The Philadelphia Orchestra

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The Philadelphia Orchestra

Summer Series

Due to forecasted low temperatures and its impact on musical instruments, The Philadelphia Orchestra performance scheduled for September 27 at Longwood Gardens is canceled. We look forward to welcoming the Orchestra back for a future performance.

Musicians on stage

Photo by Jessica Griffin

Date & Time

Wednesday, September 27, 2023 at 7:30 pm

Open Air Theatre


Tickets

Reserved Seating: $54-$84

Gardens Preferred, Gardens Premium Members, and Innovators: $49-$79

Ticket includes all-day Gardens Admission. Tickets limited. Sell out likely.

Program

More About The Philadelphia Orchestra

The world-renowned Philadelphia Orchestra strives to share the transformative power of music with the widest possible audience, and to create joy, connection, and excitement through music in the Philadelphia region, across the country, and around the world. Through innovative programming, robust education initiatives, a commitment to its diverse communities, and the embrace of digital outreach, the ensemble is creating an expansive and inclusive future for classical music, and furthering the place of the arts in an open and democratic society. In June 2021 the Orchestra and its home, the Kimmel Center, united to form The Philadelphia Orchestra and Kimmel Center, Inc., an organization that is poised to bring the greatest performances and most impactful education and community programs to audiences in Philadelphia and beyond. Recently, the Orchestra was named BBC Music Magazine’s Orchestra of the Year, heralded the return of music to Carnegie Hall, and won a Grammy Award for the music of Florence Price.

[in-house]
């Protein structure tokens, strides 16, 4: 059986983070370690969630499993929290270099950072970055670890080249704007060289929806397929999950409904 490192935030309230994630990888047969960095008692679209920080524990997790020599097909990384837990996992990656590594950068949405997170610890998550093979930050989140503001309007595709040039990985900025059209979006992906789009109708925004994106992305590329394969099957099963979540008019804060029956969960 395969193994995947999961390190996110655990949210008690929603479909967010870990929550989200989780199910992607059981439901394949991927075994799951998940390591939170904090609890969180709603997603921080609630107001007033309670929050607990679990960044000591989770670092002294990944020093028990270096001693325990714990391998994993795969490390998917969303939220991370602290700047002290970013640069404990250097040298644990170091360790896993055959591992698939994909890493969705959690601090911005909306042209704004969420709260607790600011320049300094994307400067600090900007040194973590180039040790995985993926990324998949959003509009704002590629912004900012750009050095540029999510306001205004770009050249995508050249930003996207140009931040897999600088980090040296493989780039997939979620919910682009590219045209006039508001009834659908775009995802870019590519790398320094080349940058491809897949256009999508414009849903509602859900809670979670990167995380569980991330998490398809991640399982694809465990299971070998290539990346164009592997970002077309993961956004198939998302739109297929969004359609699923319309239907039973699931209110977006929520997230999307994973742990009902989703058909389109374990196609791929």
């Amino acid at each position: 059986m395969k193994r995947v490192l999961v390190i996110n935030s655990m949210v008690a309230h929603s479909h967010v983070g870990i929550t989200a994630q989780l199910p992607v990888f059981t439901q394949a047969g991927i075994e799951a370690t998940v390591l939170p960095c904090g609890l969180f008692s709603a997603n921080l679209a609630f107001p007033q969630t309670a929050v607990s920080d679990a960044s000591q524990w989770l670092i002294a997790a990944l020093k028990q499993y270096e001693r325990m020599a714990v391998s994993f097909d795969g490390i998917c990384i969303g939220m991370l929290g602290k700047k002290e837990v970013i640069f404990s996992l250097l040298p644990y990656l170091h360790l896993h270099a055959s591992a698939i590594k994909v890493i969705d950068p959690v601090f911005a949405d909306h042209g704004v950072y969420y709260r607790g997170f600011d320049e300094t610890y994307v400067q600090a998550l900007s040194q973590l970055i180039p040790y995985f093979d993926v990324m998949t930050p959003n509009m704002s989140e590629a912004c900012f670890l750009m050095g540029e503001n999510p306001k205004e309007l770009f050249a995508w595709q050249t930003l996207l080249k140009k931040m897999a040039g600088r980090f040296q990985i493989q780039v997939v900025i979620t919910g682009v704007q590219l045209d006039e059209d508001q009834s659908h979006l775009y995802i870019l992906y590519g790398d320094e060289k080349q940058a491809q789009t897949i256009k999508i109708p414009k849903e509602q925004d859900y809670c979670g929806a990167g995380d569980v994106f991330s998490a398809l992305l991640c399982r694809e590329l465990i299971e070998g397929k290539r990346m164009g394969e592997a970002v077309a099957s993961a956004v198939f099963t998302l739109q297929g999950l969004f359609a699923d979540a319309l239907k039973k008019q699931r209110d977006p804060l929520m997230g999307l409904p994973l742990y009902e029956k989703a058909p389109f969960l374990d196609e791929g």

More About Austin Chanu, Conducting Fellow

portrait
Photo by  Cristina Burgos

Austin Chanu is a conductor, composer, and woodwind performer originally from the San Francisco Bay area. He is a conducting fellow of The Philadelphia Orchestra for the 2022–23 season, where he will assist Music and Artistic Director Yannick Nézet-Séguin as well as other guest conductors, and lead The Philadelphia Orchestra in select concerts. Chanu also serves as the assistant conductor of the Eastman Philharmonia and the Eastman School Symphony Orchestra as he pursues his DMA in orchestral conducting, studying with Neil Varon. He was the president of Eastman’s student-run contemporary ensemble, OSSIA New Music, for the 2021–22 season.